Reblog if you’re currently writing a novel, even if it’s only in your head or scribbled in the back of a notebook somewhere.
Think about how many books don’t exist yet.
I’m ALWAYS writing a novel.
I need to get back to my novel.
Still. Or again. I forget.
The official Tumblr of TASAKERU.
Ask one of the Outcasts a question!
Run by Ashpaw Longstripe, with the assistance of the mysterious "Lord B.A. Chess", this scroll provides an opportunity for the Tasakeru Outcasts to share their stories with the outside world.
happy-believer asked: I really want to start work on my story, but I can't stop being lazy and procrastinating! Do you have any advice that can somehow help me or inspire to get off my butt and start writing?? Please and thank you??
Try the motivation tag! Get out of your house, find a new place to write from! Lock every distraction in another room. Turn off your WiFi, try using a pen and paper. Do anything you can to change it up and stick to it. Like Captain Planet says, the power is YOURS.
I have just started posting my first story online and wanted to ask whether you have any advice for finding a beta reader. Is there a specific way that I should go about it? What should I look for? Any advice would be greatly appreciated, thank you.Great question! Beta readers will help you catch errors and help you with your project, but finding can be a bit tricky. There is no set of rules to follow when looking for a beta. It is different from every writer. Find what makes you comfortable. Just like there is no set way of finding a beta there is also no set criteria a beta should meet. (However, there are things that are a must. We’ll get to that later.) Betas will have different strengths and weaknesses. Some may be good at noticing small things, other may be good at the big picture. What I would recommend is choosing a beta that compliments your skill set.Here are some ways to look for a beta:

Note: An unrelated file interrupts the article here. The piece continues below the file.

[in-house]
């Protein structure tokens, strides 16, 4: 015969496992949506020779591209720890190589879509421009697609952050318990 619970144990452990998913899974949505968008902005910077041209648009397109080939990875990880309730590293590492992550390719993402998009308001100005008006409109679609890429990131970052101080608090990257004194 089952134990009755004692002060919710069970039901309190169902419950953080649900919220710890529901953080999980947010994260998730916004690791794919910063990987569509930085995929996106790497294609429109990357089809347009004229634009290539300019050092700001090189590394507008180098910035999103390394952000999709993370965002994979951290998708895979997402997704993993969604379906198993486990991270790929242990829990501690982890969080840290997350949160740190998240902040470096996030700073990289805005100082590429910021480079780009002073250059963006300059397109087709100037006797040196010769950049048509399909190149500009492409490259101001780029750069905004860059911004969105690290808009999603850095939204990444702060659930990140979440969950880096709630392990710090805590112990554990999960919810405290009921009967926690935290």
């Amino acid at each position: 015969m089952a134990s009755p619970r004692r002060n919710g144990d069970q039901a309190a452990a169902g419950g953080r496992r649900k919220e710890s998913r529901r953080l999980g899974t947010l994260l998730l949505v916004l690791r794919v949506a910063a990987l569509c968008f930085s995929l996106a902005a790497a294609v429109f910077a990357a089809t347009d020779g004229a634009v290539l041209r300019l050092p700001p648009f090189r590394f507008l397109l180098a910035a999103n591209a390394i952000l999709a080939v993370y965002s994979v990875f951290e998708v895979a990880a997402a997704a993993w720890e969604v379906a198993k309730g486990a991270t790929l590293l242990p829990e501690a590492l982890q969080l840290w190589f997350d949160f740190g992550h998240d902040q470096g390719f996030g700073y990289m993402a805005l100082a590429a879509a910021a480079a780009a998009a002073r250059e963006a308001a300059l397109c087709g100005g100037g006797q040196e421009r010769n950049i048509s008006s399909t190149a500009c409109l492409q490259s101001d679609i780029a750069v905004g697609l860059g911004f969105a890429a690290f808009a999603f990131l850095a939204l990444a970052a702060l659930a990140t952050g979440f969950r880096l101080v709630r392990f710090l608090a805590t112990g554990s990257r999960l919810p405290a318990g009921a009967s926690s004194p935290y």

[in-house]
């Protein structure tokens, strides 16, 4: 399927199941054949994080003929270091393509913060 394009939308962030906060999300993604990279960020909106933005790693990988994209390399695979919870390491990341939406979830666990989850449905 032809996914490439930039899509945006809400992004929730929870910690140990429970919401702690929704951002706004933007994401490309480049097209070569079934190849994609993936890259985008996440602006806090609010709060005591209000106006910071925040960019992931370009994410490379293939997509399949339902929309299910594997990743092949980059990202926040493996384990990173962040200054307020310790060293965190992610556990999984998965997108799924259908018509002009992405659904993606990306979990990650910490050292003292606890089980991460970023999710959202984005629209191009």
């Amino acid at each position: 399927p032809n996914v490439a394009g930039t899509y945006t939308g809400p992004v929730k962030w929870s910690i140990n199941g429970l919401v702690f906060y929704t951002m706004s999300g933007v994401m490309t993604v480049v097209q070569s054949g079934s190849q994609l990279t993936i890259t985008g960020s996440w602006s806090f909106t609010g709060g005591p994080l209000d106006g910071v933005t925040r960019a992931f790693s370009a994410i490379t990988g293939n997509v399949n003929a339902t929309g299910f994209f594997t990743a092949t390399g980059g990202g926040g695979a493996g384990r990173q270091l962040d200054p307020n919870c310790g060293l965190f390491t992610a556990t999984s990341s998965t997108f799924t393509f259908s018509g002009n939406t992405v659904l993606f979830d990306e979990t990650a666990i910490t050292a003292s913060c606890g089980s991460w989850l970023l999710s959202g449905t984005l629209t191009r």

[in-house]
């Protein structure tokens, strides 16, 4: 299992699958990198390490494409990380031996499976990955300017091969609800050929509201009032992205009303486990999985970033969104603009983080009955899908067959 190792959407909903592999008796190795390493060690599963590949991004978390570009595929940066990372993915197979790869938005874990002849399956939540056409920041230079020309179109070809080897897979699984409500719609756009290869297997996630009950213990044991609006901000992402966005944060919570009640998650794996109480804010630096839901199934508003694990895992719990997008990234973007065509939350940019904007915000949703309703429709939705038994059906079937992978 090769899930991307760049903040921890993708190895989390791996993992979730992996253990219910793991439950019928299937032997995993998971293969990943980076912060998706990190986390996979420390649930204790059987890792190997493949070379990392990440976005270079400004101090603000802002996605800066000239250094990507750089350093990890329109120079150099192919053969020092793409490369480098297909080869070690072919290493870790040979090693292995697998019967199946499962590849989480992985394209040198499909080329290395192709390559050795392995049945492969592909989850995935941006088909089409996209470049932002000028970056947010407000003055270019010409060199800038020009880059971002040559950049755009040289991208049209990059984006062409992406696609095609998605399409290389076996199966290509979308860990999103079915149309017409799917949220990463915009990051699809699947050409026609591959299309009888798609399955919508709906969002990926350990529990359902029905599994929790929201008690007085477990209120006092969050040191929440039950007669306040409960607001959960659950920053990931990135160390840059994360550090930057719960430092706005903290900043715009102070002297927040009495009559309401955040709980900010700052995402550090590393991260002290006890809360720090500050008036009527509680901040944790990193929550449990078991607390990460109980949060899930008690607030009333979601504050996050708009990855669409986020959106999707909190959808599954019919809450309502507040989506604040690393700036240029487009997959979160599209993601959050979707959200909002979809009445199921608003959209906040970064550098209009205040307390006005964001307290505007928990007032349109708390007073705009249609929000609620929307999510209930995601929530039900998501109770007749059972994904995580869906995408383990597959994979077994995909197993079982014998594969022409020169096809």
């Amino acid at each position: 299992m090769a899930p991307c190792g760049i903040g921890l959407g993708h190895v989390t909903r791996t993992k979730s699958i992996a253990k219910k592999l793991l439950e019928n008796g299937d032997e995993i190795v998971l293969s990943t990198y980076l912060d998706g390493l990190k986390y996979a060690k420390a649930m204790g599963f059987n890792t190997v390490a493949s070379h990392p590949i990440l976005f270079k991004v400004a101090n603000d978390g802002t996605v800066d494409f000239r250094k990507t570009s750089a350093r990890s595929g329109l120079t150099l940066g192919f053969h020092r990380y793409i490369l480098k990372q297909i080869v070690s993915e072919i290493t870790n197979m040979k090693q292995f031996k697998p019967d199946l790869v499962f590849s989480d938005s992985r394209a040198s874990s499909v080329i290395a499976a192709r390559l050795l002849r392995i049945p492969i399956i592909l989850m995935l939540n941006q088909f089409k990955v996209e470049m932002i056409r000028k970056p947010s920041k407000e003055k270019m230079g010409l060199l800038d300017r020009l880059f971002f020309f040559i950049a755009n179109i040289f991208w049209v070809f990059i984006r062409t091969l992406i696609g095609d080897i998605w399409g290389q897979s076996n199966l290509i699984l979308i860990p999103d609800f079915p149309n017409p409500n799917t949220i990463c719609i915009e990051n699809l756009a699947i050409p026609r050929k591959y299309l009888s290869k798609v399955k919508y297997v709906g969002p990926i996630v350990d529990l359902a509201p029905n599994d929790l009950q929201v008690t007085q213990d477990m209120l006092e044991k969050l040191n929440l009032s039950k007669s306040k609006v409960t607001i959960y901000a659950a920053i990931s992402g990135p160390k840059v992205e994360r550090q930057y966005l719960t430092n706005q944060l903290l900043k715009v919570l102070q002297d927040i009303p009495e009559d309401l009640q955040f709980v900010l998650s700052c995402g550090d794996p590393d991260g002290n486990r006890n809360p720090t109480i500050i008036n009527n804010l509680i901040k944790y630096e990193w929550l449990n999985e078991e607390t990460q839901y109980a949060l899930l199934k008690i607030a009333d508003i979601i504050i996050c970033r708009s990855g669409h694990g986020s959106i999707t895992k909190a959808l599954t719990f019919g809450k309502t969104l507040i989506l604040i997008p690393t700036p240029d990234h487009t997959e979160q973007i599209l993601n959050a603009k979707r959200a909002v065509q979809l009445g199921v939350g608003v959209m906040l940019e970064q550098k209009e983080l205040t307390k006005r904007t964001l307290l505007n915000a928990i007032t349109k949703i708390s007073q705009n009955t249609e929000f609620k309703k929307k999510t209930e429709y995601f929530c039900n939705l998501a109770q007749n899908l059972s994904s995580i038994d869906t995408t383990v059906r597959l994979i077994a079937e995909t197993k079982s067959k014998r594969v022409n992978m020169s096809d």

For elaboration and some more tips, this article 15 Ways to Find a Beta Reader or Critique Partner is very helpful. They also have some links to help you get started.
- Get involved with the website your story is on. Get to know people. Make friends. Read and comment on other stories. Put yourself out there and get to know the community. You might find your beta in a future friend.
- Ask a family member or friend. But be careful about this. Choose someone who will give you an honest opinion and will go about it without without straining your relationship.
- Websites like this can help you find a beta reader.
- Find other writing sites and start building connections. You don’t have to post your project, but become an active member and get to know the users.
- Use Tumblr. Betafinder is an excellent blog with a massive post dedicated to helping you find a beta.
- Along the lines of Tumblr, get to know some of the other users that follow writing blogs. You can do this by participating in discussions that these blogs put out and continuing the conversation outside that particular post.
- Be willing to give in order to get. In order to strengthen your own editing skills, review other projects. Make yourself available to other users or even to your beta’s if they write. Chances are whoever is helping you is going to need help at some point as well.